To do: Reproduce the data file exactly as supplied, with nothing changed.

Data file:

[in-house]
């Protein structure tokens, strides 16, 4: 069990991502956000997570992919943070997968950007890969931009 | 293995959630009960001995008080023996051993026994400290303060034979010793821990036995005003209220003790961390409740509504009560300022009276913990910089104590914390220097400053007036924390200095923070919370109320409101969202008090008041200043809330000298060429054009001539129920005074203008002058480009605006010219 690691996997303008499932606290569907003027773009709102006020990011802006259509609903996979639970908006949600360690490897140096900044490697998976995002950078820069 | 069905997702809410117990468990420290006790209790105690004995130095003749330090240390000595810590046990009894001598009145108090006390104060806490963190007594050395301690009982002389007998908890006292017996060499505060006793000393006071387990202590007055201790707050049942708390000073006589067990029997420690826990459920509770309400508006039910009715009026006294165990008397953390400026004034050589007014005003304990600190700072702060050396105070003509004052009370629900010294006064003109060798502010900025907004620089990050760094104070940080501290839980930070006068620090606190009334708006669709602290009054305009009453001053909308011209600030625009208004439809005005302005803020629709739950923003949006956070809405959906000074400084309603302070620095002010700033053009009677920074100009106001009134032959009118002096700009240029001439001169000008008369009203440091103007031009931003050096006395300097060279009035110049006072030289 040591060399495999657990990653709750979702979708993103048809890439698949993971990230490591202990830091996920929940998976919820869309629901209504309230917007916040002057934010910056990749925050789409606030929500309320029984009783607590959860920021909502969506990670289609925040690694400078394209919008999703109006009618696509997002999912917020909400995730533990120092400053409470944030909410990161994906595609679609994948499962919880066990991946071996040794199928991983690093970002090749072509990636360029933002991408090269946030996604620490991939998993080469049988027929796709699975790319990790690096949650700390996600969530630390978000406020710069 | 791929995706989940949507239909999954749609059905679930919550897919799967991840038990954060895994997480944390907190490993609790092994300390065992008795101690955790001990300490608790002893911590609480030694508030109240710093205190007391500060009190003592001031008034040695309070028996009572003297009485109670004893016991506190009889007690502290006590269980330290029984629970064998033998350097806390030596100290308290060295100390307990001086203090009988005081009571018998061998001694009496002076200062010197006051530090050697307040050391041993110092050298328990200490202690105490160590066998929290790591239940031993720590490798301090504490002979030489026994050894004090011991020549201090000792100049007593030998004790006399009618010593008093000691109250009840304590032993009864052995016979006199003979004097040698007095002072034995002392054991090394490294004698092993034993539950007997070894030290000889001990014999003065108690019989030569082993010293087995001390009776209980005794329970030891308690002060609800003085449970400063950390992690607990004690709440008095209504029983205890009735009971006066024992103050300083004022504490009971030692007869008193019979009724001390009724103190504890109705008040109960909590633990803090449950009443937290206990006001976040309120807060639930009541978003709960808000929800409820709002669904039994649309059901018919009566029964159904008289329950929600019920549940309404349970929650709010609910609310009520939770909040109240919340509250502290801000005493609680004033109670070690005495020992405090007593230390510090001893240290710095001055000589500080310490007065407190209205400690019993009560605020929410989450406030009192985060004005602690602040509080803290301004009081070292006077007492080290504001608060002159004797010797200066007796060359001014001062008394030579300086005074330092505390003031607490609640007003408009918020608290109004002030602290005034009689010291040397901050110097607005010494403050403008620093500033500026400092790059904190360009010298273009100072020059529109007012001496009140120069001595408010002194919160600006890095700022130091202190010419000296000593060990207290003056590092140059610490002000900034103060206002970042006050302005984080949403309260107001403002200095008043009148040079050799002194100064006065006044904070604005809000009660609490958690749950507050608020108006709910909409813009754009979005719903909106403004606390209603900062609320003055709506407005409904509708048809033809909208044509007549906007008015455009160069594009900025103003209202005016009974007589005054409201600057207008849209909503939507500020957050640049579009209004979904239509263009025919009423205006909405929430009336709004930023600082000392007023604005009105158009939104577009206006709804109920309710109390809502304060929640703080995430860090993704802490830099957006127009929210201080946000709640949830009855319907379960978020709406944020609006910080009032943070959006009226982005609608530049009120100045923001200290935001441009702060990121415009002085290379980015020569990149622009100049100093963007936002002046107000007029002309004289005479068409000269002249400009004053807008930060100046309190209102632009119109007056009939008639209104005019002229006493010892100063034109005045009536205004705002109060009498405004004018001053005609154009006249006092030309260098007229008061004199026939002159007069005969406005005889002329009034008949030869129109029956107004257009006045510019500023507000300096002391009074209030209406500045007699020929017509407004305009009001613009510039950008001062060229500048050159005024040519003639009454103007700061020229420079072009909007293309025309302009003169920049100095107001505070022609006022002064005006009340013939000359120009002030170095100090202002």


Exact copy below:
[in-house]
């Protein structure tokens, strides 16, 4: 069990991502956000997570992919943070997968950007890969931009 | 293995959630009960001995008080023996051993026994400290303060034979010793821990036995005003209220003790961390409740509504009560300022009276913990910089104590914390220097400053007036924390200095923070919370109320409101969202008090008041200043809330000298060429054009001539129920005074203008002058480009605006010219 690691996997303008499932606290569907003027773009709102006020990011802006259509609903996979639970908006949600360690490897140096900044490697998976995002950078820069 | 069905997702809410117990468990420290006790209790105690004995130095003749330090240390000595810590046990009894001598009145108090006390104060806490963190007594050395301690009982002389007998908890006292017996060499505060006793000393006071387990202590007055201790707050049942708390000073006589067990029997420690826990459920509770309400508006039910009715009026006294165990008397953390400026004034050589007014005003304990600190700072702060050396105070003509004052009370629900010294006064003109060798502010900025907004620089990050760094104070940080501290839980930070006068620090606190009334708006669709602290009054305009009453001053909308011209600030625009208004439809005005302005803020629709739950923003949006956070809405959906000074400084309603302070620095002010700033053009009677920074100009106001009134032959009118002096700009240029001439001169000008008369009203440091103007031009931003050096006395300097060279009035110049006072030289 040591060399495999657990990653709750979702979708993103048809890439698949993971990230490591202990830091996920929940998976919820869309629901209504309230917007916040002057934010910056990749925050789409606030929500309320029984009783607590959860920021909502969506990670289609925040690694400078394209919008999703109006009618696509997002999912917020909400995730533990120092400053409470944030909410990161994906595609679609994948499962919880066990991946071996040794199928991983690093970002090749072509990636360029933002991408090269946030996604620490991939998993080469049988027929796709699975790319990790690096949650700390996600969530630390978000406020710069 | 791929995706989940949507239909999954749609059905679930919550897919799967991840038990954060895994997480944390907190490993609790092994300390065992008795101690955790001990300490608790002893911590609480030694508030109240710093205190007391500060009190003592001031008034040695309070028996009572003297009485109670004893016991506190009889007690502290006590269980330290029984629970064998033998350097806390030596100290308290060295100390307990001086203090009988005081009571018998061998001694009496002076200062010197006051530090050697307040050391041993110092050298328990200490202690105490160590066998929290790591239940031993720590490798301090504490002979030489026994050894004090011991020549201090000792100049007593030998004790006399009618010593008093000691109250009840304590032993009864052995016979006199003979004097040698007095002072034995002392054991090394490294004698092993034993539950007997070894030290000889001990014999003065108690019989030569082993010293087995001390009776209980005794329970030891308690002060609800003085449970400063950390992690607990004690709440008095209504029983205890009735009971006066024992103050300083004022504490009971030692007869008193019979009724001390009724103190504890109705008040109960909590633990803090449950009443937290206990006001976040309120807060639930009541978003709960808000929800409820709002669904039994649309059901018919009566029964159904008289329950929600019920549940309404349970929650709010609910609310009520939770909040109240919340509250502290801000005493609680004033109670070690005495020992405090007593230390510090001893240290710095001055000589500080310490007065407190209205400690019993009560605020929410989450406030009192985060004005602690602040509080803290301004009081070292006077007492080290504001608060002159004797010797200066007796060359001014001062008394030579300086005074330092505390003031607490609640007003408009918020608290109004002030602290005034009689010291040397901050110097607005010494403050403008620093500033500026400092790059904190360009010298273009100072020059529109007012001496009140120069001595408010002194919160600006890095700022130091202190010419000296000593060990207290003056590092140059610490002000900034103060206002970042006050302005984080949403309260107001403002200095008043009148040079050799002194100064006065006044904070604005809000009660609490958690749950507050608020108006709910909409813009754009979005719903909106403004606390209603900062609320003055709506407005409904509708048809033809909208044509007549906007008015455009160069594009900025103003209202005016009974007589005054409201600057207008849209909503939507500020957050640049579009209004979904239509263009025919009423205006909405929430009336709004930023600082000392007023604005009105158009939104577009206006709804109920309710109390809502304060929640703080995430860090993704802490830099957006127009929210201080946000709640949830009855319907379960978020709406944020609006910080009032943070959006009226982005609608530049009120100045923001200290935001441009702060990121415009002085290379980015020569990149622009100049100093963007936002002046107000007029002309004289005479068409000269002249400009004053807008930060100046309190209102632009119109007056009939008639209104005019002229006493010892100063034109005045009536205004705002109060009498405004004018001053005609154009006249006092030309260098007229008061004199026939002159007069005969406005005889002329009034008949030869129109029956107004257009006045510019500023507000300096002391009074209030209406500045007699020929017509407004305009009001613009510039950008001062060229500048050159005024040519003639009454103007700061020229420079072009909007293309025309302009003169920049100095107001505070022609006022002064005006009340013939000359120009002030170095100090202002």